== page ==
Anna-Kaye Powell is an Accounting student at San Diego State University
Underpaid. Overworked. Teachers have simply become among the most undervalued professionals in our society. But why? Instructors and faculty seem to be consistently working beyond the 40-hour work week, taking the time to prepare their material, staying involved on campus, and setting their students up for success. It just doesn’t make sense.
The COVID-19 pandemic has greatly limited instructor-student interaction. But, students’ appreciation for our instructors should be growing, not declining. Here is a list of reasons why I’m continuously thankful for my instructors — and why every student should be, too.
They Remain Flexible and Are Always Adapting
Throughout the pandemic, instructors had to adjust to a whole new way of teaching. Teachers and professors navigated through learning management systems that they may not have used before, such as Canvas and Blackboard. They have also learned to navigate Zoom and other communication platforms. Instructors were learning these systems alongside their students, and utilized them for their individual courses.
They Always Keep Communication Lines Open
Most instructors will keep their doors (and other forms of communication) open after class has come to an end through Office Hours, drop-ins, and email communications. Many instructors are willing to commit more time to helping their students than what may be required.
Personally, I’ve experienced a handful of professors who go as far as to respond to emails late into the night whenever students needed urgent questions answered. I believe any instructor committed enough to answer my last-minute questions at 9 p.m. should be given an award for dedication.
They Gracefully Deal with Disrespectful Students
At any teaching level, instructors are already dealing with a lot of stress factors. Unfortunately, the pandemic has only added to their worries. On top of adapting to different systems and technologies, instructors also must deal with keeping students engaged and alert.
As a student, it’s easy to disengage with online curriculums, especially when attending lectures through Zoom where you can mask yourself with a turned off camera. Imagine teaching to a mass of empty, black boxes that give no feedback. It’s no fun, and instructors must simply hope their material is understood. Even just seeing a few active faces out of dozens can be a welcome and appreciated sight.
One of the best feelings following a bad exam is seeing a generous curve after the results are live. Instructors are in no way obligated to do this. But, it’s always a relief when they do. Appreciate the instructors who give extra points here and there when they sense students are struggling. Bonus points and extra credit go a long way for us as students. These accommodations sometimes even give us the push we need to aim for the grades we want.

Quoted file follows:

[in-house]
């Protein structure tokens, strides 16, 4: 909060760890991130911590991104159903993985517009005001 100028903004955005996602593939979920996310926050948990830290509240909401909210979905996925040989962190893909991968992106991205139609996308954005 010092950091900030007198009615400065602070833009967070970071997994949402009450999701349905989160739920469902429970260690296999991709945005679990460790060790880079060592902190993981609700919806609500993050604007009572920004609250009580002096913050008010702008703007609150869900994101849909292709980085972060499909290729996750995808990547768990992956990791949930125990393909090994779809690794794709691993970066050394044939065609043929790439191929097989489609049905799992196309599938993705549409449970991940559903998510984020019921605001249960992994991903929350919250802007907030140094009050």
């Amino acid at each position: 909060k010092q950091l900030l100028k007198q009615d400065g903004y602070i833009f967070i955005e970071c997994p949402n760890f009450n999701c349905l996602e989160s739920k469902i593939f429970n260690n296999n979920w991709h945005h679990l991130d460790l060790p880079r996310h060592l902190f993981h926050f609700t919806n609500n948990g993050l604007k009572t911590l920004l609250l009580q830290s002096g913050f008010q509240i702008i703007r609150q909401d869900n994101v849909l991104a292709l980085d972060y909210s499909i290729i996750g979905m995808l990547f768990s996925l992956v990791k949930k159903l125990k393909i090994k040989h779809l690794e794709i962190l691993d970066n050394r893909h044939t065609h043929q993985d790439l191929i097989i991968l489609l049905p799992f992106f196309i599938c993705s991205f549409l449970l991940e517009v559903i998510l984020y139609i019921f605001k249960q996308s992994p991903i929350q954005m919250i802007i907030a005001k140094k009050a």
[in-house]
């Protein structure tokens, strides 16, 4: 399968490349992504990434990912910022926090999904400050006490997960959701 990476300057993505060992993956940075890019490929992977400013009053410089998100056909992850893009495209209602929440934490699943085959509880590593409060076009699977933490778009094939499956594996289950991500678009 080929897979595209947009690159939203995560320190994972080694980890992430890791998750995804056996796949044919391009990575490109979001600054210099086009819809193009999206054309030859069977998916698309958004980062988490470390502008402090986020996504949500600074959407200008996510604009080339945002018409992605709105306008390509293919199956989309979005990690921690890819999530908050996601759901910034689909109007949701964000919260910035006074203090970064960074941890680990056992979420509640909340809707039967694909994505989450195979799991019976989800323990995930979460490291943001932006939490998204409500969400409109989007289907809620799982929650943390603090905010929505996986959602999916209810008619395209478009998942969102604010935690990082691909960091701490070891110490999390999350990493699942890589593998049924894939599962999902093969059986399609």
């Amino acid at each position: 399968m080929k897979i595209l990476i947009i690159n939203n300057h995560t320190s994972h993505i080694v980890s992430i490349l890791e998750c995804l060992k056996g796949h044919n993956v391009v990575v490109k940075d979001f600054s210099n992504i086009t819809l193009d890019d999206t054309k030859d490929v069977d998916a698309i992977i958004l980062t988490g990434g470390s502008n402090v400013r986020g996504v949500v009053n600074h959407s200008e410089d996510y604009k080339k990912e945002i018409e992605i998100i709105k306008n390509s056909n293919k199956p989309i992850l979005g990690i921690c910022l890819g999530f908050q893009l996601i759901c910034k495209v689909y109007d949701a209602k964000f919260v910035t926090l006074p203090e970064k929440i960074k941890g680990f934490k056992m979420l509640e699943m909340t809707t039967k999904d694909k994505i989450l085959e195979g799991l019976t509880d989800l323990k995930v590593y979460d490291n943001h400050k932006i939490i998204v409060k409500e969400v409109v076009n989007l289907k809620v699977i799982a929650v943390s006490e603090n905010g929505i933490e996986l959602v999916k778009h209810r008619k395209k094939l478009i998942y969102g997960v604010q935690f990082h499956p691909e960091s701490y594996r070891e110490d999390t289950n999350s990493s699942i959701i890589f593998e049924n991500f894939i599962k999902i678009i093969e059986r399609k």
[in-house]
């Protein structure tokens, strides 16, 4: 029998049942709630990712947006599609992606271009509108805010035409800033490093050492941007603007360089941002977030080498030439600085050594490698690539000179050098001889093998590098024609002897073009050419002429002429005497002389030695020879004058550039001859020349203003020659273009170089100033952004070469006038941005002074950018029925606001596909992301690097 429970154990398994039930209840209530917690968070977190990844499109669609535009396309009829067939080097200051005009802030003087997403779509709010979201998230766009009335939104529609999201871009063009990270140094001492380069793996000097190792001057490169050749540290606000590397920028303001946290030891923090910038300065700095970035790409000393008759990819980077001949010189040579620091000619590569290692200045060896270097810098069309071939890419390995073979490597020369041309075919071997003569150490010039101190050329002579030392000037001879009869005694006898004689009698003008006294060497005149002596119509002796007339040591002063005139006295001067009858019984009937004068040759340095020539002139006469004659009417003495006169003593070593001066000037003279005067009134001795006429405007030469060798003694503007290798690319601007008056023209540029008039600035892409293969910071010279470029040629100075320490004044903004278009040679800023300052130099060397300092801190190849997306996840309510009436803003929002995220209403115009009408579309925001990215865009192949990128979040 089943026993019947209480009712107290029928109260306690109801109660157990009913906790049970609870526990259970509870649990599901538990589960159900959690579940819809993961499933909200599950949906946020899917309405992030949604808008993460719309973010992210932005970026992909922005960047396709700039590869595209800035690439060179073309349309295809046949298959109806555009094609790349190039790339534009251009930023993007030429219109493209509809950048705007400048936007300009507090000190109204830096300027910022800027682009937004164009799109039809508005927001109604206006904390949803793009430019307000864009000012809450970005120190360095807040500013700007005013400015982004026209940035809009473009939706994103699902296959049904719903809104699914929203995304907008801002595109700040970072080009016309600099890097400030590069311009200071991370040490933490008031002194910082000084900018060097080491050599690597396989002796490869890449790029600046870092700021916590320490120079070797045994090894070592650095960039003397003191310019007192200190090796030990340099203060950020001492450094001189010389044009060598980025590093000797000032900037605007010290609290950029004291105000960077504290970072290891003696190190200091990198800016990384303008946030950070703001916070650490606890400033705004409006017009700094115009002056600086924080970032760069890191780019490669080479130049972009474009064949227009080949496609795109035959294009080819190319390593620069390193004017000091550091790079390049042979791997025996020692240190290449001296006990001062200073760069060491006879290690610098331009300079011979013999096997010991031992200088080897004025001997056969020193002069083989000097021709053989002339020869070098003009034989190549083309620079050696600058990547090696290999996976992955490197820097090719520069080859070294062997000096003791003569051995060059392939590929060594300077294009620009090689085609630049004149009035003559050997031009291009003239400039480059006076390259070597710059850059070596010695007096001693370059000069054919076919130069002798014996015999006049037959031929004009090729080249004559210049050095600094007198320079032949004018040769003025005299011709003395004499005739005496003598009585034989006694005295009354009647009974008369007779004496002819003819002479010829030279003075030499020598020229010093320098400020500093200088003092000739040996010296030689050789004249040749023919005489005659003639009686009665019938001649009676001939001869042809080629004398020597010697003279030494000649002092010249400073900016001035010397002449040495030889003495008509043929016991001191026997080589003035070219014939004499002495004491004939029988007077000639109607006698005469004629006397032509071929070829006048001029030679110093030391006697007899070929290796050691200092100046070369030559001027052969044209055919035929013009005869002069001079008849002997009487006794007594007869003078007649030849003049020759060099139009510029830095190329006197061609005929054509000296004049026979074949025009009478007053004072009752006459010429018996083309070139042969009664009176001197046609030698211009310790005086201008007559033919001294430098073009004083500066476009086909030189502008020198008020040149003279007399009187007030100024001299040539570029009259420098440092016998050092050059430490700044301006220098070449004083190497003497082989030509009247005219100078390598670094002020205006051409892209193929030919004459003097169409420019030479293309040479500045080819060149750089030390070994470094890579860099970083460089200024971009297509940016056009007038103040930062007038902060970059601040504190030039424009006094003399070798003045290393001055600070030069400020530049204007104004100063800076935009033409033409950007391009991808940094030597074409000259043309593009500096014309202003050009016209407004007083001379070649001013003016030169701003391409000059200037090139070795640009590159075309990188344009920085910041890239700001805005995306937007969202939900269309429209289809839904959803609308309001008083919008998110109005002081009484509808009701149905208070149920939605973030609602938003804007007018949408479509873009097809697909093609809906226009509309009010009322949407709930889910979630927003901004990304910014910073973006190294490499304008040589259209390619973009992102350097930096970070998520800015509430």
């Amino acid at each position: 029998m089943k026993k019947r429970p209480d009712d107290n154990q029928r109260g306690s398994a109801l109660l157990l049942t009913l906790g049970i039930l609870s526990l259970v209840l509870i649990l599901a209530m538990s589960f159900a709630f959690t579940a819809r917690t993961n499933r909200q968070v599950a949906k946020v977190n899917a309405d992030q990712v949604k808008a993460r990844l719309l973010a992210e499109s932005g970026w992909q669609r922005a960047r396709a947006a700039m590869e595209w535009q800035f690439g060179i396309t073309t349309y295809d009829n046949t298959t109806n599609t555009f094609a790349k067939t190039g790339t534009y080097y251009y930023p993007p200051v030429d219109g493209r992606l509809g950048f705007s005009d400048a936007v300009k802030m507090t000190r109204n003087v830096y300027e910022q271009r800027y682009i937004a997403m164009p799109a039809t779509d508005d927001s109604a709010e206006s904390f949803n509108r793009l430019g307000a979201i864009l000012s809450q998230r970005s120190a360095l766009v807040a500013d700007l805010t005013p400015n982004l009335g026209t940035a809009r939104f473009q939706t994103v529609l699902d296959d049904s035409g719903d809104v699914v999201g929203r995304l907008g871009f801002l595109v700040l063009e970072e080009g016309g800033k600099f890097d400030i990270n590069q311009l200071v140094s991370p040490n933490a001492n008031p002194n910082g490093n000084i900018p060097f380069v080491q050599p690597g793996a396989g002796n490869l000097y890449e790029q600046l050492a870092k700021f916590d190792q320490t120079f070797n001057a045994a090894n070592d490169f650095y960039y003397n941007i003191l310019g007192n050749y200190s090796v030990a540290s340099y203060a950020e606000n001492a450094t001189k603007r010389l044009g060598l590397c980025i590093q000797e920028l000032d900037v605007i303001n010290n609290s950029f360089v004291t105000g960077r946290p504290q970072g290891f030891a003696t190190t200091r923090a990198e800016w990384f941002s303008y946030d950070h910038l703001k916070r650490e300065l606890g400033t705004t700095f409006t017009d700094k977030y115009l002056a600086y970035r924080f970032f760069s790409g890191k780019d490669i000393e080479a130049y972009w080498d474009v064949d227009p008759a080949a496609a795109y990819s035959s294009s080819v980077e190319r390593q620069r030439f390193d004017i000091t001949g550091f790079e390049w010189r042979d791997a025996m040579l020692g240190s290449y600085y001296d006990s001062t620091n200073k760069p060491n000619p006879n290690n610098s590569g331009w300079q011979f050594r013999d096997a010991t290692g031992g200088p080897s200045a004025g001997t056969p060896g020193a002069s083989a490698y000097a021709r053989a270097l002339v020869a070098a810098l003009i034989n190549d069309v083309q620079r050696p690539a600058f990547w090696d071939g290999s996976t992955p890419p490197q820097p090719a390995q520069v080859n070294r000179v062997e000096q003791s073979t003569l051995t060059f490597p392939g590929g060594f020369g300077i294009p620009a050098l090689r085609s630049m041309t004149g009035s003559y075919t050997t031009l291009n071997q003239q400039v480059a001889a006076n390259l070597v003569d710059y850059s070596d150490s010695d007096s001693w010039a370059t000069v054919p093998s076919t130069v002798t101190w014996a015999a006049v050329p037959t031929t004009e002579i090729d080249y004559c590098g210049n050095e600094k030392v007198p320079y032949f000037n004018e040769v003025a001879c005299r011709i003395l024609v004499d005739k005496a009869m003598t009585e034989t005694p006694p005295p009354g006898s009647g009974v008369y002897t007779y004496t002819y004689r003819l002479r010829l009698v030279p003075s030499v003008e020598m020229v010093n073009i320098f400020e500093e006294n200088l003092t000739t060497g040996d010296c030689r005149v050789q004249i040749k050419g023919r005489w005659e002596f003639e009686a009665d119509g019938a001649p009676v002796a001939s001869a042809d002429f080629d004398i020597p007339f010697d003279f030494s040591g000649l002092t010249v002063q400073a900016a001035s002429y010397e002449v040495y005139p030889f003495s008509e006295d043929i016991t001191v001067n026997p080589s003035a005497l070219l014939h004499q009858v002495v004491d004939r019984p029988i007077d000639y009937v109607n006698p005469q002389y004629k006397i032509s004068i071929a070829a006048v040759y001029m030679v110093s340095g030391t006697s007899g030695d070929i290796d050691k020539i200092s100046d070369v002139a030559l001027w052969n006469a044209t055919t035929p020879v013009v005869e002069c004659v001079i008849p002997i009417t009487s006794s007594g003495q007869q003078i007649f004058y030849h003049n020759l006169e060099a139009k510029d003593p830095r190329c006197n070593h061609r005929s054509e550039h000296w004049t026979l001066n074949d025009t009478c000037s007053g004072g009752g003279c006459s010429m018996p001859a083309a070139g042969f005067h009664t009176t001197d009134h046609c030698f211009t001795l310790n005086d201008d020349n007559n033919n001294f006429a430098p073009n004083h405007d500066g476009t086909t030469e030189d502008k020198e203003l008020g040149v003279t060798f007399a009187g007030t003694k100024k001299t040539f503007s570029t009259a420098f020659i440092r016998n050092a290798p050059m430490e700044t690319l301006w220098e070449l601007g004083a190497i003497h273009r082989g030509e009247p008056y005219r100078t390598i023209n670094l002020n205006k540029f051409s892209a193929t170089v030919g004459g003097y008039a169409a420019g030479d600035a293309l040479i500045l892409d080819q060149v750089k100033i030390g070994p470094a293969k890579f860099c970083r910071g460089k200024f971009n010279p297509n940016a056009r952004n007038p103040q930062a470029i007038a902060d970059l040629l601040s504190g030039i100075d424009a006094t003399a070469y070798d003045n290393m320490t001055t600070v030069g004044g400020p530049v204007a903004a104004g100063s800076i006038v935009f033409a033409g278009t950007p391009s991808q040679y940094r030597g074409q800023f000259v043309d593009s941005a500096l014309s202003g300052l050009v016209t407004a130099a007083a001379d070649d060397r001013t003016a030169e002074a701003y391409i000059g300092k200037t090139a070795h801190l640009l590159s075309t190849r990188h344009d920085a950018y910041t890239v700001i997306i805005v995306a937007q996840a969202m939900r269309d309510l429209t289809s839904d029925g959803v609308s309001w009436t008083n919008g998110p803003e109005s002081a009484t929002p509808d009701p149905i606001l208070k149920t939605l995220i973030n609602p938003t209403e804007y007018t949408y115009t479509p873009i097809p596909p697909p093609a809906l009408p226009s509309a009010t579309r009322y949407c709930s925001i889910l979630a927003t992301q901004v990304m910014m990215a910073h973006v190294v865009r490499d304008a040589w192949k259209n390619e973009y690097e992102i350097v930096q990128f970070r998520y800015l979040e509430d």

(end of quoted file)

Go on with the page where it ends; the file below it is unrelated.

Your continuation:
Many instructors even push deadlines and cancel certain classes because of noticeable stress, or simply wanting to give students a break after a big exam. These instructors really sympathize with students and deserve our utmost gratitude.
A Note to Fellow Students: Be Thankful
Recently, I had a professor who, within the past year, lost two loved ones within months of each other. Shortly after, she was diagnosed with cancer (but fought it and won!). Despite facing all of this within a single year, she remained devoted to her students, taught with grace and continued to give powerful career and life advice that would stay with us students forever. This professor is but one example of the relentless instructors who greatly care for their students despite personal hardship.
Our teachers, professors, and TAs are no different than the students they teach. They have their own emotions, battles and losses. They endure struggle and stress, and still must find the effort to come out of bed even on their worst days. As one student to another, it’s imperative that we remain thoughtful and considerate when speaking with our instructors. Continue to put yourself in their shoes and be respectful and humble for their efforts.
All instructors and faculty should be respected and appreciated, whether we know what they’re going through or not. Try making your own list of reasons why you appreciate your current and past instructors. What were you grateful for? What were the small things you didn’t take for granted? What was it that you did take for granted, but maybe shouldn’t have?
Simply remember to just be kind to your instructors and faculty and appreciate the little things. Turn those Zoom cameras on, engage in discussions and ask questions. Make sure they know you are grateful for all their efforts — and don’t forget to always share your thanks.
This post is part of our Teacher Appreciation series. To read more real letters from students, explore the full archive.